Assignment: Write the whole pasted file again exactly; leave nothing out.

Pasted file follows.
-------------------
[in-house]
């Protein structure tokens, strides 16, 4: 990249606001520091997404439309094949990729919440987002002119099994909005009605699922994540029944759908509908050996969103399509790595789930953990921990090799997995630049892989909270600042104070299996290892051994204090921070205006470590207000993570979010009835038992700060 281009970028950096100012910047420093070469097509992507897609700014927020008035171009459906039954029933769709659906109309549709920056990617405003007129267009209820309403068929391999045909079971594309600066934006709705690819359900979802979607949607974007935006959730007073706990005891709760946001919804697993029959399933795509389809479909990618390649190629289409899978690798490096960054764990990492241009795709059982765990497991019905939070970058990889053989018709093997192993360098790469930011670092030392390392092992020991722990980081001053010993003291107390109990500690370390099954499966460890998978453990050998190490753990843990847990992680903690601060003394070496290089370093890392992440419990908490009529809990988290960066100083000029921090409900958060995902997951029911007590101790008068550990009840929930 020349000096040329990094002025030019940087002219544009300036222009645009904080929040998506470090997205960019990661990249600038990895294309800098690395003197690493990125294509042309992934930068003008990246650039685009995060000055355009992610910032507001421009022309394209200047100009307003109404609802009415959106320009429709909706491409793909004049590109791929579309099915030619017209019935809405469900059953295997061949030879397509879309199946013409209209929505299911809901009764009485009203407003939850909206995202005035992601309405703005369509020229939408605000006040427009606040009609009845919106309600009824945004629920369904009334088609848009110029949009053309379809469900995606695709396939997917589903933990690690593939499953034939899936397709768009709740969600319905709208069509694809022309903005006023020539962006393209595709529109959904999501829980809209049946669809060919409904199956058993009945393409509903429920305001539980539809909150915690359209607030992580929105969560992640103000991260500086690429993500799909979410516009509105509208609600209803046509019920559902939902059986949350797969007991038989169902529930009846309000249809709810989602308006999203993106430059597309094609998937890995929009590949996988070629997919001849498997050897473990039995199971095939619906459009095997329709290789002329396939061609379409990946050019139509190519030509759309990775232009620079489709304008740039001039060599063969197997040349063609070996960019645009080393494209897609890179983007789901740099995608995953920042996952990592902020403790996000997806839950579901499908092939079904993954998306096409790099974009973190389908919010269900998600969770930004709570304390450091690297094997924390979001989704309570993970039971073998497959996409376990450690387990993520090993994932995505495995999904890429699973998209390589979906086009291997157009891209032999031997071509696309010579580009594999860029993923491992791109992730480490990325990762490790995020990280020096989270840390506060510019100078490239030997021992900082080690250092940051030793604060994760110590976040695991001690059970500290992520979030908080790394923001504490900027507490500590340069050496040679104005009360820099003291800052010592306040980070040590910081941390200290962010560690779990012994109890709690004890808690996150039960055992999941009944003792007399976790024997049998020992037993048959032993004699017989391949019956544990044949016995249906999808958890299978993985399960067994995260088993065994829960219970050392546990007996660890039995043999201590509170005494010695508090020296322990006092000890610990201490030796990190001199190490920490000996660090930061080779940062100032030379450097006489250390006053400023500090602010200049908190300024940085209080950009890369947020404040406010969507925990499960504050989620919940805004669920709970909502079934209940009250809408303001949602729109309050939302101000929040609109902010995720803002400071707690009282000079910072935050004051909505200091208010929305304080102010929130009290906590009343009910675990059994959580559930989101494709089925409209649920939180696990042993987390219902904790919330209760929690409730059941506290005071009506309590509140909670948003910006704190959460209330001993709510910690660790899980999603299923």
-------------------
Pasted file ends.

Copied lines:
[in-house]
């Protein structure tokens, strides 16, 4: 990249606001520091997404439309094949990729919440987002002119099994909005009605699922994540029944759908509908050996969103399509790595789930953990921990090799997995630049892989909270600042104070299996290892051994204090921070205006470590207000993570979010009835038992700060 281009970028950096100012910047420093070469097509992507897609700014927020008035171009459906039954029933769709659906109309549709920056990617405003007129267009209820309403068929391999045909079971594309600066934006709705690819359900979802979607949607974007935006959730007073706990005891709760946001919804697993029959399933795509389809479909990618390649190629289409899978690798490096960054764990990492241009795709059982765990497991019905939070970058990889053989018709093997192993360098790469930011670092030392390392092992020991722990980081001053010993003291107390109990500690370390099954499966460890998978453990050998190490753990843990847990992680903690601060003394070496290089370093890392992440419990908490009529809990988290960066100083000029921090409900958060995902997951029911007590101790008068550990009840929930 020349000096040329990094002025030019940087002219544009300036222009645009904080929040998506470090997205960019990661990249600038990895294309800098690395003197690493990125294509042309992934930068003008990246650039685009995060000055355009992610910032507001421009022309394209200047100009307003109404609802009415959106320009429709909706491409793909004049590109791929579309099915030619017209019935809405469900059953295997061949030879397509879309199946013409209209929505299911809901009764009485009203407003939850909206995202005035992601309405703005369509020229939408605000006040427009606040009609009845919106309600009824945004629920369904009334088609848009110029949009053309379809469900995606695709396939997917589903933990690690593939499953034939899936397709768009709740969600319905709208069509694809022309903005006023020539962006393209595709529109959904999501829980809209049946669809060919409904199956058993009945393409509903429920305001539980539809909150915690359209607030992580929105969560992640103000991260500086690429993500799909979410516009509105509208609600209803046509019920559902939902059986949350797969007991038989169902529930009846309000249809709810989602308006999203993106430059597309094609998937890995929009590949996988070629997919001849498997050897473990039995199971095939619906459009095997329709290789002329396939061609379409990946050019139509190519030509759309990775232009620079489709304008740039001039060599063969197997040349063609070996960019645009080393494209897609890179983007789901740099995608995953920042996952990592902020403790996000997806839950579901499908092939079904993954998306096409790099974009973190389908919010269900998600969770930004709570304390450091690297094997924390979001989704309570993970039971073998497959996409376990450690387990993520090993994932995505495995999904890429699973998209390589979906086009291997157009891209032999031997071509696309010579580009594999860029993923491992791109992730480490990325990762490790995020990280020096989270840390506060510019100078490239030997021992900082080690250092940051030793604060994760110590976040695991001690059970500290992520979030908080790394923001504490900027507490500590340069050496040679104005009360820099003291800052010592306040980070040590910081941390200290962010560690779990012994109890709690004890808690996150039960055992999941009944003792007399976790024997049998020992037993048959032993004699017989391949019956544990044949016995249906999808958890299978993985399960067994995260088993065994829960219970050392546990007996660890039995043999201590509170005494010695508090020296322990006092000890610990201490030796990190001199190490920490000996660090930061080779940062100032030379450097006489250390006053400023500090602010200049908190300024940085209080950009890369947020404040406010969507925990499960504050989620919940805004669920709970909502079934209940009250809408303001949602729109309050939302101000929040609109902010995720803002400071707690009282000079910072935050004051909505200091208010929305304080102010929130009290906590009343009910675990059994959580559930989101494709089925409209649920939180696990042993987390219902904790919330209760929690409730059941506290005071009506309590509140909670948003910006704190959460209330001993709510910690660790899980999603299923």